It takes pride of place in high-end bars around the world, has been crowned with a string of glittering awards and even starred in the hit film Lost in Translation.
But Japanese whisky, which has recently followed in the footsteps of sushi and ramen with a meteoric rise in overseas popularity, appears to have become a victim of its own success.
The leading Japanese whisky maker Suntory Spirits has announced that it will shortly stop selling two premium brands due to shortages fuelled by a global thirst for its award-winning drinks.
The company – Japan’s first whisky maker – plans to suspend sales of Hakushu 12, a single malt whisky, from June, while the popular blended Hibiki 17 will stop from September.
The decision to halt sales was taken because Suntory was reportedly unable to keep up with surging demand, according to Kyodo news agency.
The popularity of Japanese whisky abroad has hit new heights in recent years, due to a string of international awards and a growing market for fashionable Japanese restaurants and bars overseas.
But the demise of the two premium Suntory brands was an inevitable consequence of its popularity due to finite supplies, according to Jim Murray, the British global whisky expert.
“I was not at all surprised to hear Suntory’s news,” Mr Murray, author of Jim Murray’s Whisky Bible, told the Telegraph. “There is not enough Japanese whisky to sustain demand.
“Its popularity really took off when I gave Yamazaki 17 a World Whisky of the Year award in 2014. Since then, everyone has tried to get hold of Japanese whisky and both sales and prices have gone through the roof – and Japanese companies are struggling to keep up with demand.”
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Whisky within Japan is also increasingly in demand, due to a generation of young Japanese opting to drink fashionable “highballs” – a mix of whisky and soda.
As a result, domestic shipments of whisky reportedly soared from 60,900 kilolitres in 2007 to 137,000 kilolitres last year, according to Japan Spirits & Liqueurs Makers Association.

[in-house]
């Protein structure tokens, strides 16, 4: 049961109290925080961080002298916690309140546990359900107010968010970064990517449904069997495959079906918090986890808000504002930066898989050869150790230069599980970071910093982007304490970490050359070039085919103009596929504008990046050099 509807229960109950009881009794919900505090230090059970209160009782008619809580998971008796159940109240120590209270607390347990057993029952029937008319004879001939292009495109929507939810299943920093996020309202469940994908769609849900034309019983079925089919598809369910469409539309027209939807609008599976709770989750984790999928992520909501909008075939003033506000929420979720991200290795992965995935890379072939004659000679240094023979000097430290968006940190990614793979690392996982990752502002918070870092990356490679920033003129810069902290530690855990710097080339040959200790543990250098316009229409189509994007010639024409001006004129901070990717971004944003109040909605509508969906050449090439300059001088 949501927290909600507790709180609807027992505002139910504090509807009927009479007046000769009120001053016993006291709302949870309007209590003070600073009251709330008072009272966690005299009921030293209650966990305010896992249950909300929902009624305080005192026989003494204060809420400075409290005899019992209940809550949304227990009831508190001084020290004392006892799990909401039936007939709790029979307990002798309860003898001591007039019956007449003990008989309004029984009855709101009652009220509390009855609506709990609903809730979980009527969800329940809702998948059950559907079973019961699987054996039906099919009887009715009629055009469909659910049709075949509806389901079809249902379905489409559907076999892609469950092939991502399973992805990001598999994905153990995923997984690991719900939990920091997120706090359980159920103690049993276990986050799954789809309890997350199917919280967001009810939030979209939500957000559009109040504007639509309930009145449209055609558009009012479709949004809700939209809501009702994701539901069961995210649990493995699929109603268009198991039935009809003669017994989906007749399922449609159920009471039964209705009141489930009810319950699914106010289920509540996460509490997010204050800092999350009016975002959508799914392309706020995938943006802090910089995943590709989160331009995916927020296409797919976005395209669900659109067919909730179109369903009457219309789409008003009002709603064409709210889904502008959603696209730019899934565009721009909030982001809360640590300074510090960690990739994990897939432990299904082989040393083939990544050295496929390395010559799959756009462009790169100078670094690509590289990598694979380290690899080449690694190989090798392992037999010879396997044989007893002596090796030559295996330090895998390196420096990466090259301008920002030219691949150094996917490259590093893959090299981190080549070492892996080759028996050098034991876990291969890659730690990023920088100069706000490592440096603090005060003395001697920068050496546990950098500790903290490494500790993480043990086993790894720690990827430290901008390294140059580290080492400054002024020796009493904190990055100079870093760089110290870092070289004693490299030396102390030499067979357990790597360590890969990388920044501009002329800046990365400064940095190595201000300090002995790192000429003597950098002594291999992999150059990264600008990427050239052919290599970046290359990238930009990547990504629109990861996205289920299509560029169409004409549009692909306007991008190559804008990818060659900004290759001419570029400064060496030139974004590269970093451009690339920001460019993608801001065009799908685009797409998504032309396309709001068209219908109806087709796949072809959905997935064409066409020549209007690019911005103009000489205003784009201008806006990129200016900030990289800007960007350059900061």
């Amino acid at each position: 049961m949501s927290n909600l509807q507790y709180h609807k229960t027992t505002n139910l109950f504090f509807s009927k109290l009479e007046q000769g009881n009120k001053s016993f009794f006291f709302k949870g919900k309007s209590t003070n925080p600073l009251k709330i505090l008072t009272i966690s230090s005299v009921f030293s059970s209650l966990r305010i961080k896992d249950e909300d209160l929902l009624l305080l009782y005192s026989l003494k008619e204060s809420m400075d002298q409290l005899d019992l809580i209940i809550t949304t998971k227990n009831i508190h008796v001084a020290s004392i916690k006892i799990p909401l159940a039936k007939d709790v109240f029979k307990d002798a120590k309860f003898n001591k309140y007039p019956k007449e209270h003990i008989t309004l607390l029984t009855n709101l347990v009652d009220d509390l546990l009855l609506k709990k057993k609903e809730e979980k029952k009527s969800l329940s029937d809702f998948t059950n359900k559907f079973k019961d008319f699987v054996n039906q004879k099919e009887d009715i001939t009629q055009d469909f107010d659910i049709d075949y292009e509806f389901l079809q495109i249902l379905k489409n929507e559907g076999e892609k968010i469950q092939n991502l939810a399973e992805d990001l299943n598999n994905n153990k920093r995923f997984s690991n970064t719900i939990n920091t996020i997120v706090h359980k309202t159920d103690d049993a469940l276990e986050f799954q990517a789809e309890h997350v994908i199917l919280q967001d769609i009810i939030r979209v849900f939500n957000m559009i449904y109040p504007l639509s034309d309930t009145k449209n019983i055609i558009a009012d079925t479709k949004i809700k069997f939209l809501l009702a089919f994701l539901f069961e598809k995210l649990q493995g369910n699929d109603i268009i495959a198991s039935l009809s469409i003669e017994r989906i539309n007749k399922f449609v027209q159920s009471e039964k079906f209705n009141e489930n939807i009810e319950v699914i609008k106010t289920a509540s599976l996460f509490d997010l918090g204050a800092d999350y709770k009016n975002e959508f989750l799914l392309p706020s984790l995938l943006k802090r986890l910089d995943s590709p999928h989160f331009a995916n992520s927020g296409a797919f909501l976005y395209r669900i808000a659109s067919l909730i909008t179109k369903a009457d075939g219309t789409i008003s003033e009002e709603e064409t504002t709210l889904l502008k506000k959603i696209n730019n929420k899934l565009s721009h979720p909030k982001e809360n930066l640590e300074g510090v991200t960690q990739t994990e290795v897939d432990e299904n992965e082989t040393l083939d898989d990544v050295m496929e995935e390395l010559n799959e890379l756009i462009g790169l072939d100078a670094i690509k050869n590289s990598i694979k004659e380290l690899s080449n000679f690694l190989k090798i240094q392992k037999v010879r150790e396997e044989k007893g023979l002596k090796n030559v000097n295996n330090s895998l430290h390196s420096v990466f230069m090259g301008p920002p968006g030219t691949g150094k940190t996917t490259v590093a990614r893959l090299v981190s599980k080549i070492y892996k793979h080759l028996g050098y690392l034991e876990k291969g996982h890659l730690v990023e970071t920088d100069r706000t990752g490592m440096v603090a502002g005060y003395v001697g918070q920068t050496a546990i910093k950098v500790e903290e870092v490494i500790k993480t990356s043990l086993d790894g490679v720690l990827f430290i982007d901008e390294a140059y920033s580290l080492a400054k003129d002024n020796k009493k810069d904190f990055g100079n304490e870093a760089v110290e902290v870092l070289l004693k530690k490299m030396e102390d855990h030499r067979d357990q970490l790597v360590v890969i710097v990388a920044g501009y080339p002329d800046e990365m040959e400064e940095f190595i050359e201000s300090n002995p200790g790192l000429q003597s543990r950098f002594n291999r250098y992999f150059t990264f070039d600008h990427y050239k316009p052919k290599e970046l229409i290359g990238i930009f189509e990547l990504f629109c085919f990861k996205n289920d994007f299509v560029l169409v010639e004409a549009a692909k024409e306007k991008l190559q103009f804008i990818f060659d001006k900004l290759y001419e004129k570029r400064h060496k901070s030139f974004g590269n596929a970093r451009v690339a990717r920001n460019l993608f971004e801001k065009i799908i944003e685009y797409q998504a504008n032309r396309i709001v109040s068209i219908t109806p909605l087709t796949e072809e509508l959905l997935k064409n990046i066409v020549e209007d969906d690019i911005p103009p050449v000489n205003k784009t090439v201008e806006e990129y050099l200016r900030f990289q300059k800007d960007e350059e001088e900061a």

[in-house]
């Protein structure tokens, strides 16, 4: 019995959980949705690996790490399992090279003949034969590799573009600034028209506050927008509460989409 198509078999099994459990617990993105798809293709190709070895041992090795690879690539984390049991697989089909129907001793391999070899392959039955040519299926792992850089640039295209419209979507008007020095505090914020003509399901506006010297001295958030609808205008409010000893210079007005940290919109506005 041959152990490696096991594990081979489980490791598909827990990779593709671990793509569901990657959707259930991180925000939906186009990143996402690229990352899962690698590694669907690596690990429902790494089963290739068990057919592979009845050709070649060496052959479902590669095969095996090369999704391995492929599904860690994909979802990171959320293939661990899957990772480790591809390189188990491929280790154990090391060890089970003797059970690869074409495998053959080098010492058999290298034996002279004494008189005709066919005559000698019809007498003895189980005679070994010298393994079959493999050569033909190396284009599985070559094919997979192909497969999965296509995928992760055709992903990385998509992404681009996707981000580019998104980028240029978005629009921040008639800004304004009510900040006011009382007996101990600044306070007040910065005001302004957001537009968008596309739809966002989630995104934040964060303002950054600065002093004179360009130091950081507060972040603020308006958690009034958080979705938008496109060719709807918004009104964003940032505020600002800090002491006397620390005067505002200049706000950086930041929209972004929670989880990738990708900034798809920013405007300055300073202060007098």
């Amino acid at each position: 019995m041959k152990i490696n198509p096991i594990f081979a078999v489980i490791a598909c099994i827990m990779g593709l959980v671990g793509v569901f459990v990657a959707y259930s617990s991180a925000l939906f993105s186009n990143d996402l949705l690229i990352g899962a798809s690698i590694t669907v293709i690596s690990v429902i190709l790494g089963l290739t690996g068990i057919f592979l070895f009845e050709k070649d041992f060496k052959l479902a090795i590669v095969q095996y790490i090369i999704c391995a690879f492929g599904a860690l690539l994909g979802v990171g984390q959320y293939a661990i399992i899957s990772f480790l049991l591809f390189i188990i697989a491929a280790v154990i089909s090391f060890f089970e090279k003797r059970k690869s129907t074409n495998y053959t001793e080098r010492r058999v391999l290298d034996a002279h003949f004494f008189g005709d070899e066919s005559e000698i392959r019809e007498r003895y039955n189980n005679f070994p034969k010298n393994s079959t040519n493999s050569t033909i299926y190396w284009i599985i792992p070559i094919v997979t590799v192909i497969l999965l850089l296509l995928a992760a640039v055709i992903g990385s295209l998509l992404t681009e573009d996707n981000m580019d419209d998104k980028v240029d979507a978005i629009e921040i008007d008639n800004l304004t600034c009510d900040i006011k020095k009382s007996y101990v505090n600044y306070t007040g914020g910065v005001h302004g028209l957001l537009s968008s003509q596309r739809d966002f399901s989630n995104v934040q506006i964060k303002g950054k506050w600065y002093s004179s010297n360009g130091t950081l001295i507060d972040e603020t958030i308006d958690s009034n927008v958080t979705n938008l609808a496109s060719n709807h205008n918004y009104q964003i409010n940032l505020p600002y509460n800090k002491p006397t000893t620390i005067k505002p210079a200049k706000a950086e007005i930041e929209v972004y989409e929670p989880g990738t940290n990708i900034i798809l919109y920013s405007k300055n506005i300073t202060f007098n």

Pinpointing the widespread appeal of Japanese whiskies, Mr Murray added: “For years, they have very strictly followed Scotch traditions, more so than in Scotland. There is the most enormous attention to detail and the end result are very good whiskies.”
Hibiki 17, a blended whisky aged in rare Japanese oak and sold in iconic glass bottles with 24 facets, has long been a popular choice among connoisseurs (among them, the character played by Bill Murray in the film Lost in Translation).
The drink, described as having notes of oak, cocoa and sherried peels, has won a string of accolades, including the Gold Award at the 2016 International Spirits Awards.
The single malt Hakushu 12 is another long-standing favourite among whisky lovers, with its palate of smoky, grassy and honey flavours ensuring its status as a longstanding best-seller.
News of the halting of sales may have already triggered a rush to buy remaining supplies, with Hibiki 17, which sells for hundreds of pounds, out of stock on some online outlets in the UK on Wednesday. Hakushu 12, which sells from about £99, was still available.
Fortunately for Japanese whisky fans, Suntory is taking steps to bridge the gap between soaring demand and shrinking supplies, with the company reportedly investing heavily in expanding its ageing production facilities in Japan.
“The problem is that you cannot just knock out a 17-year-old whisky, it can take a good 20 years to produce,” says Mr Murray. “But the good news is that Japanese companies are now investing very heavily in equipment to increase production, even if it does take a long time to produce a good whisky.”